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The First 'Numero Uno'

The First 'Numero Uno'
By Jeff Jargosch (c) 2013

New Jersey Southern Railroad #24, later became CRR of NJ #502.
Collection of Jeff Jargosch.

In late 1897 the real estate and legal fireworks had finally settled, and it was time to get some trains running. The New York & New Orange Railroad had eager customers to serve.

Dump carts and scrapers were used on the roadbed, and materials such as gravel ballast, wooden cross-ties, and 60 lbs. iron rails began to accumulate in Aldene.

The Central Railroad of New Jersey had been in place since before the Civil War and was the starting point for the new line. The Central Railroad would be the principle connection to the outside world.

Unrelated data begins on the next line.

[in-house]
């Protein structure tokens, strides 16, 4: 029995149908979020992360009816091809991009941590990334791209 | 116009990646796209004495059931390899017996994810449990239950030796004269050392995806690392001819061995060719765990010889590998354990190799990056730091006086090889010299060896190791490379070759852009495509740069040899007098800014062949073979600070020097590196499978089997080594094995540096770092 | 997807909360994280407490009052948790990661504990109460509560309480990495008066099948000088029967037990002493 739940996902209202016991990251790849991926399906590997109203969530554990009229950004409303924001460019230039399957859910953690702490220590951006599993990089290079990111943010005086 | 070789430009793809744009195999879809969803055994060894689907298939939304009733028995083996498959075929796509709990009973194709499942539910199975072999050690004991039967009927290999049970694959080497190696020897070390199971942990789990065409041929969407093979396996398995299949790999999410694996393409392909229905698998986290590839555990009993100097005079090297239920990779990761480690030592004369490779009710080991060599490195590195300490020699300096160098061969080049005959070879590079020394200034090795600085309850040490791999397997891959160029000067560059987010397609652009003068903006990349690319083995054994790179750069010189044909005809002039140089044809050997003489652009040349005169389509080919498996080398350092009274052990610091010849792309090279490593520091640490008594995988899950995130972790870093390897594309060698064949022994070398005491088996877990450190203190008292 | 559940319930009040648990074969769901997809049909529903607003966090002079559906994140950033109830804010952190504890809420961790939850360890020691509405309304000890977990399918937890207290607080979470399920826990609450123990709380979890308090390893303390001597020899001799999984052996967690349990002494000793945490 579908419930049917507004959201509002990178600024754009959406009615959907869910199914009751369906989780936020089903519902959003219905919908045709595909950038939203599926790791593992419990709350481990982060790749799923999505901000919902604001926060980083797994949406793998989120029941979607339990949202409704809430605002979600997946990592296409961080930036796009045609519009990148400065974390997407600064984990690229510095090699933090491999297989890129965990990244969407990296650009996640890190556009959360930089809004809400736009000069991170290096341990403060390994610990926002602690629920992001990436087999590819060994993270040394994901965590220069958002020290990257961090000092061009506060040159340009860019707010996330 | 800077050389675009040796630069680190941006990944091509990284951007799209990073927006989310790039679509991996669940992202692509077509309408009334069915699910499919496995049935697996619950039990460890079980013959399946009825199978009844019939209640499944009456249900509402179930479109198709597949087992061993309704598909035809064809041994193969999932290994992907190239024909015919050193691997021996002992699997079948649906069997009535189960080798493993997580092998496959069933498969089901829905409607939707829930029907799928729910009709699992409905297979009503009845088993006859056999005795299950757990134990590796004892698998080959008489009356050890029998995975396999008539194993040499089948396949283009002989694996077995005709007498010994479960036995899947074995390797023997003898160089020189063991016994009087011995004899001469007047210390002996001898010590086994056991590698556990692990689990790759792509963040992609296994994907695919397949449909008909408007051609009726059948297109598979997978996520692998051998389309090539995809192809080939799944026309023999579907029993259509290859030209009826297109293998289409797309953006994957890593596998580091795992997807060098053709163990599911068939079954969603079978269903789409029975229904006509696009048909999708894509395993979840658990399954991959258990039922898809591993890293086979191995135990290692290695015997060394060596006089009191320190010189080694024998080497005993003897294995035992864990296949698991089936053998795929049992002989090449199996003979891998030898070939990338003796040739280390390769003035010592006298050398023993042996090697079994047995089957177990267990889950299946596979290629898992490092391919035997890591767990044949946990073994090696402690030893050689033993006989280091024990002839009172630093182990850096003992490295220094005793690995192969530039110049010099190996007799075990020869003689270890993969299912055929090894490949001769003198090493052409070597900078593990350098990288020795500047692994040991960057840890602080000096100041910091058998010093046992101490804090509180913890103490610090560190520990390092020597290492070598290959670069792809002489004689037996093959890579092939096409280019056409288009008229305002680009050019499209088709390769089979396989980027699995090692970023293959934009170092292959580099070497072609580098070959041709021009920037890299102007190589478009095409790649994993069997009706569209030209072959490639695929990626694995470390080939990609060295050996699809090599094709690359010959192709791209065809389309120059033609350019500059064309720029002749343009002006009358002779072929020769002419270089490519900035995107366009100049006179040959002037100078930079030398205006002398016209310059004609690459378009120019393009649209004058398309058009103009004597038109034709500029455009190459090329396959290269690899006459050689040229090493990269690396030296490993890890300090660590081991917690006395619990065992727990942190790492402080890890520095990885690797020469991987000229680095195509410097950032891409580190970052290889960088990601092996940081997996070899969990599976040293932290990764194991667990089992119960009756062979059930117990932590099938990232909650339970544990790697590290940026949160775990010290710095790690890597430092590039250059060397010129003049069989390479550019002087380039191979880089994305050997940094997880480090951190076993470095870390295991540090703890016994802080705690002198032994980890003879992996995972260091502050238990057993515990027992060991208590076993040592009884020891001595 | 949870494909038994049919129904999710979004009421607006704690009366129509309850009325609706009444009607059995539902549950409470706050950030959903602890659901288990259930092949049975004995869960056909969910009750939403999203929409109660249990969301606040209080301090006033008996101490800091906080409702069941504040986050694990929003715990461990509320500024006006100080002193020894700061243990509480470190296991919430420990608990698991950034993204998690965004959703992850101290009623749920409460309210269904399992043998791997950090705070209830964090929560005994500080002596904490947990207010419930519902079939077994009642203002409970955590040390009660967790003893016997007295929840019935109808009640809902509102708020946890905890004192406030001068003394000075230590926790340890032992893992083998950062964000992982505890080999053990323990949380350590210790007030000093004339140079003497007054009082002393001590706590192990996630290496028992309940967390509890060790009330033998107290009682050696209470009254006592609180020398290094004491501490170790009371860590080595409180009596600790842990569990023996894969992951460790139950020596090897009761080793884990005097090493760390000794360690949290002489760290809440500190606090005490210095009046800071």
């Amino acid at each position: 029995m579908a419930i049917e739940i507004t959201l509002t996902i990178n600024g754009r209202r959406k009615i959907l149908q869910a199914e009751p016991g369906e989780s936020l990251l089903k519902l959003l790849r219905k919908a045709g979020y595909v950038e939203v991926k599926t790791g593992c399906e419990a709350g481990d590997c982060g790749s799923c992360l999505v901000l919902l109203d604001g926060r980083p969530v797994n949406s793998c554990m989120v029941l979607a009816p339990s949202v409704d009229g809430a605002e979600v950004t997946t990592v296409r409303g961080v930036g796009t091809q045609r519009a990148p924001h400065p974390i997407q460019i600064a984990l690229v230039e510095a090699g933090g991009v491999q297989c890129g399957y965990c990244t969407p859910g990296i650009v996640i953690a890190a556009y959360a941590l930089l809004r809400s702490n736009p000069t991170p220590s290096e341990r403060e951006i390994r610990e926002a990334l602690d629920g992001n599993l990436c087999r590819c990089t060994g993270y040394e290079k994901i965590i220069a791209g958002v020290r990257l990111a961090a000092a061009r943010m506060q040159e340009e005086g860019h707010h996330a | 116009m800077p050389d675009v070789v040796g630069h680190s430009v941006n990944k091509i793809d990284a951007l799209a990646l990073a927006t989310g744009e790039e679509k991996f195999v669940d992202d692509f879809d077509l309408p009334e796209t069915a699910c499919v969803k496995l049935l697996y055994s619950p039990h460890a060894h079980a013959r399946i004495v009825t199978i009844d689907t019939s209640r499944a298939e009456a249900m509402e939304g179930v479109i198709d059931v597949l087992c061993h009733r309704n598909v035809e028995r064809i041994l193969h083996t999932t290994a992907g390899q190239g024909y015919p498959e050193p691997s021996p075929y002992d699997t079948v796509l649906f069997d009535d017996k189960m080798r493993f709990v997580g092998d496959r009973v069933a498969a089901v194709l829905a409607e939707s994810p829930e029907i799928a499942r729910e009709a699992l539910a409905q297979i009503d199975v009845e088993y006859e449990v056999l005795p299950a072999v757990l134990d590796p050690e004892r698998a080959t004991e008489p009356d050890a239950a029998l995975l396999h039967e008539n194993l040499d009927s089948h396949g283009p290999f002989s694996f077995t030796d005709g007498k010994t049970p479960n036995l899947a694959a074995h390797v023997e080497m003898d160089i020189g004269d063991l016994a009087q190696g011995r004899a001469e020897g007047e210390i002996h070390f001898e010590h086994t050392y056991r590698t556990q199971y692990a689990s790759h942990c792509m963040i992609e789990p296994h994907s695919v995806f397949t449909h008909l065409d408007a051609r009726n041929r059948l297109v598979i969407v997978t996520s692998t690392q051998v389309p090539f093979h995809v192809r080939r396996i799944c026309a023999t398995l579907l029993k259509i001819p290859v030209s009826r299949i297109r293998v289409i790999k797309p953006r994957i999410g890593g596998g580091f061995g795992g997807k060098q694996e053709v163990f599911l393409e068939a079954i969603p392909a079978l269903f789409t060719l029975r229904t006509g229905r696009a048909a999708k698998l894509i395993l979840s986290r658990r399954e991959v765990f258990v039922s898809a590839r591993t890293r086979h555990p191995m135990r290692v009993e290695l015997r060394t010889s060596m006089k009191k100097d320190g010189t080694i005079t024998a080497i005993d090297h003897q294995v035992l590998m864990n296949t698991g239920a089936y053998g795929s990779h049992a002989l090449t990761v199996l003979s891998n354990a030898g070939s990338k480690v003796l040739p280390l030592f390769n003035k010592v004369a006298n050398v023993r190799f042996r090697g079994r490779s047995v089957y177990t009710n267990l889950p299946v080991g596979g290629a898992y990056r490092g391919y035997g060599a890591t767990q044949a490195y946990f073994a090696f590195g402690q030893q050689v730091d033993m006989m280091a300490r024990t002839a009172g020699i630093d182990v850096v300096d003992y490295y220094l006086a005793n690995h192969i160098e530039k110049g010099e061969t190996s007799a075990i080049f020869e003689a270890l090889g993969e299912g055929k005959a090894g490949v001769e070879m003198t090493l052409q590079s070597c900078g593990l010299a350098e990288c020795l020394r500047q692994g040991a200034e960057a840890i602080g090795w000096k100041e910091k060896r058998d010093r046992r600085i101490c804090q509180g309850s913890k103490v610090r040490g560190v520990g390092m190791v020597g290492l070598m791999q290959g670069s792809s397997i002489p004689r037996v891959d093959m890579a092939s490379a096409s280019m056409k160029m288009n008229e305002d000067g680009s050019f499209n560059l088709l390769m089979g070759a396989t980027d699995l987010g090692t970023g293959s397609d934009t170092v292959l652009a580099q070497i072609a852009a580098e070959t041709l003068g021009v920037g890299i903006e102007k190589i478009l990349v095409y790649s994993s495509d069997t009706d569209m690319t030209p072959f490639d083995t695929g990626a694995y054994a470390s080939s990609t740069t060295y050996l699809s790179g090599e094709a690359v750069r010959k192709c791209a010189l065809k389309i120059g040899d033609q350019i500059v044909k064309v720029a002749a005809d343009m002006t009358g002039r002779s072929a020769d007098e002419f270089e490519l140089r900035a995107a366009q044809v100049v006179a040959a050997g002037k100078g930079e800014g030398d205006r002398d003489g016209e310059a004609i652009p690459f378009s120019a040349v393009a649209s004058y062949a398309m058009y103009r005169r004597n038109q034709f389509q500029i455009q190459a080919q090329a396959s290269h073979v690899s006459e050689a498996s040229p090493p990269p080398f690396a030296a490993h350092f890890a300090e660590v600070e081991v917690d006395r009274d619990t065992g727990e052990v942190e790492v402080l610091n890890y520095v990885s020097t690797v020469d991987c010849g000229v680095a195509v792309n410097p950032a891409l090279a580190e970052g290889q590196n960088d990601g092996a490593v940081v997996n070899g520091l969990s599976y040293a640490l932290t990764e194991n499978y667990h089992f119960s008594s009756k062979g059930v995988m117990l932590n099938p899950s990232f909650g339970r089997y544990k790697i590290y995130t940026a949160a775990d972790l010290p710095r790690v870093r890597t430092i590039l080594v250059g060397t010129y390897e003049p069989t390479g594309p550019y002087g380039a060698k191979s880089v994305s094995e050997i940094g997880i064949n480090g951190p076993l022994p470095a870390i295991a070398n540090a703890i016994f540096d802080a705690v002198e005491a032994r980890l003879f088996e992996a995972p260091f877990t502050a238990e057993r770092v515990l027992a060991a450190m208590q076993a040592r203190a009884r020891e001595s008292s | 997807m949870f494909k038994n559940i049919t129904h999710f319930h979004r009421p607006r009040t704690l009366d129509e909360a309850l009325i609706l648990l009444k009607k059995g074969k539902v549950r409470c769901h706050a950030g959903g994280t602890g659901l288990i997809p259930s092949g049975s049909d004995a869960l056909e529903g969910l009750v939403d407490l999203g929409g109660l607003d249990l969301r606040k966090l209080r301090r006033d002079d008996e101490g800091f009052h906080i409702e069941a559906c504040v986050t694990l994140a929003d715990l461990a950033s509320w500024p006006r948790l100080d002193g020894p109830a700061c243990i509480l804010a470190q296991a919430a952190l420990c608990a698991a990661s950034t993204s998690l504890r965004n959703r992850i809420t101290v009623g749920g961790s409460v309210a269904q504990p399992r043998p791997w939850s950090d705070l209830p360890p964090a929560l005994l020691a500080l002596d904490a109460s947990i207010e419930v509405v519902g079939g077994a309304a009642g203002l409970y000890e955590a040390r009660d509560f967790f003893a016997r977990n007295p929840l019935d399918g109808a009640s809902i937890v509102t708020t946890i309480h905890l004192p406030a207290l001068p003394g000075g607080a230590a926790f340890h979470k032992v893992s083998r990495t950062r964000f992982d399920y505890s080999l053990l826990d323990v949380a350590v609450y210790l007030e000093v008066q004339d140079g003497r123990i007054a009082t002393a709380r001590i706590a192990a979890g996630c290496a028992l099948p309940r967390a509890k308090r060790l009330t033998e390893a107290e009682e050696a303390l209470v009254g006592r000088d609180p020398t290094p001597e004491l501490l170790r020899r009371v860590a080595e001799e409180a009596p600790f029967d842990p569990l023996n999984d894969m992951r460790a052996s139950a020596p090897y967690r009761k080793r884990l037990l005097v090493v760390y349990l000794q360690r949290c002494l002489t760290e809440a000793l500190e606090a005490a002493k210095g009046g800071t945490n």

The New Orange gang would need to move all these varied supplies along with the track workers. This meant a locomotive would be needed. Turning to the Central Railroad for a piece of motive power, a suitable machine was found. The CRR of NJ had some older power it was willing to lease. On their Southern Division were some still serviceable 4-4-0 wheel types that were beginning to prove too light for their oyster and sand trains.

An antique "American," number 502 was selected.

The locomotive was shopped and moved to Aldene to be turned over to the construction gang. Likely a few flat or gondola cars were in the deal and work to New Orange was begun.

At the end of the construction the old 4-4-0 was returned to the CRR of NJ and was shortly after scrapped. The fledgling railroad began to acquire its own motive power.

CRR of NJ #502.
Collection of Jeff Jargosch.


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